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Princess Stone, cross-slab 250m SSW of Glenferness House

A Scheduled Monument in Nairn and Cawdor, Highland

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Coordinates

Latitude: 57.4612 / 57°27'40"N

Longitude: -3.7743 / 3°46'27"W

OS Eastings: 293652

OS Northings: 842604

OS Grid: NH936426

Mapcode National: GBR K910.3T3

Mapcode Global: WH5HT.ZQVJ

Entry Name: Princess Stone, cross-slab 250m SSW of Glenferness House

Scheduled Date: 30 November 1923

Last Amended: 2 March 2007

Source: Historic Environment Scotland

Source ID: SM1233

Schedule Class: Cultural

Category: Crosses and carved stones: cross slab

Location: Ardclach

County: Highland

Electoral Ward: Nairn and Cawdor

Traditional County: Nairnshire

Description

The monument comprises a symbol-bearing Pictish cross-slab, known as the Princess Stone, that probably dates to the 8th or 9th century AD. First scheduled in 1923, it is being rescheduled because it has been moved and because the original scheduling documentation is missing.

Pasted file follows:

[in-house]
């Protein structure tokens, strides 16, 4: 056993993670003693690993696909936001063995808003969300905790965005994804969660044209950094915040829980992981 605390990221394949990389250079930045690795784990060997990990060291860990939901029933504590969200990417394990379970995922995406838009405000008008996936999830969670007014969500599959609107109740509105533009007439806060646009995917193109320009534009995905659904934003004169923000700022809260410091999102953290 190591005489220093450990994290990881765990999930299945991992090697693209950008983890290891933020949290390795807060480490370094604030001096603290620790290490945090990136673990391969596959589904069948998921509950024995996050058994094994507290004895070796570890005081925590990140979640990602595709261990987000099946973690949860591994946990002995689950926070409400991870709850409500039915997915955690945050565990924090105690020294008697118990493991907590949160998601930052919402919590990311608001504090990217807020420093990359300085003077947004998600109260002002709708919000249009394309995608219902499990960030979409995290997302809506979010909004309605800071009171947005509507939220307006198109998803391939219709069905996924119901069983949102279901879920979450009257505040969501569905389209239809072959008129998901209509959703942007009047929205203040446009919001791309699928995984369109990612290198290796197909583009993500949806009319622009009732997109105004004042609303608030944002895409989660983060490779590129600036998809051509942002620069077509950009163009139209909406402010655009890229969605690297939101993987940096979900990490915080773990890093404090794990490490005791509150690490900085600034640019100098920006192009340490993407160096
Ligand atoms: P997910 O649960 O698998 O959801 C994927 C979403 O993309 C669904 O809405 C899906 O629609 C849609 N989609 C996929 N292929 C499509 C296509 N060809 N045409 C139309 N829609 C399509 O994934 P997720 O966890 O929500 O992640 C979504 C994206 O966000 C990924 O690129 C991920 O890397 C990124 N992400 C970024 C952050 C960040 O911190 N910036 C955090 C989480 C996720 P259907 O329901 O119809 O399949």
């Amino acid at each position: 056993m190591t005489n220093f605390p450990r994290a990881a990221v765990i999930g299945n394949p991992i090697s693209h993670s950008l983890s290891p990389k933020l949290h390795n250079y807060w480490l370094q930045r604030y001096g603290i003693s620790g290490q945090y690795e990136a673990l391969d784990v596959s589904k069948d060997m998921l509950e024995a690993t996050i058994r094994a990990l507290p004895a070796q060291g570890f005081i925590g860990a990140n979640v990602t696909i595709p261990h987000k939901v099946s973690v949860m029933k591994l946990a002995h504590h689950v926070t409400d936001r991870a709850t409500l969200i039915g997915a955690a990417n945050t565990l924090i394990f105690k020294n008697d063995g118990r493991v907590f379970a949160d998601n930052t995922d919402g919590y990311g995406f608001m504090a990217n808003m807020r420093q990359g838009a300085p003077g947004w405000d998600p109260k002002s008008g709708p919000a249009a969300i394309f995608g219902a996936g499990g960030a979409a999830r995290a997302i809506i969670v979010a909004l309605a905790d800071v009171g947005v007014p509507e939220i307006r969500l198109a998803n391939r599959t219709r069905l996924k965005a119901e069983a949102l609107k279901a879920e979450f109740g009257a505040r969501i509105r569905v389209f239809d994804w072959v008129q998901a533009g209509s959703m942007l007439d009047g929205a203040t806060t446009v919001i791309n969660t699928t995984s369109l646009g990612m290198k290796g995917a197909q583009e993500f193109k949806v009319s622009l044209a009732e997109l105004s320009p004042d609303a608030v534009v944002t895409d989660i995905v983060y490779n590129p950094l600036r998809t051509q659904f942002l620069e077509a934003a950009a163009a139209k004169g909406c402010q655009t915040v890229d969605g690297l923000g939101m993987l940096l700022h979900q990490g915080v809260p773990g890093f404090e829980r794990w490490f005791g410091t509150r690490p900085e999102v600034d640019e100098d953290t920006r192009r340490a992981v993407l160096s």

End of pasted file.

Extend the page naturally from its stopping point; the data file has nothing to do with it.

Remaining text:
The monument lies close to the River Findhorn, at a height of around 175 m above sea level. In around 1957 it was moved a short distance from its original position, next to a cairn, in order to protect it from flooding. It is a roughly pointed slab of greenish sandstone with quartz veins, standing 1.6 m above the ground and carved on both faces. The stone broke when it was moved and has been repaired. It is now supported by two stone flankers. On the front-face there is a cross, the interior of which is infilled with knotwork. Beneath the cross are a series of geometric designs and the silhouettes of two figures embracing or wrestling. On the back-face there are two panels, one with interlaced work on it and the other showing several so-called Pictish symbols - two Pictish beasts, a double disc and Z-rod, and a crescent and V-rod - and a hunter with a cross-bow and a hound.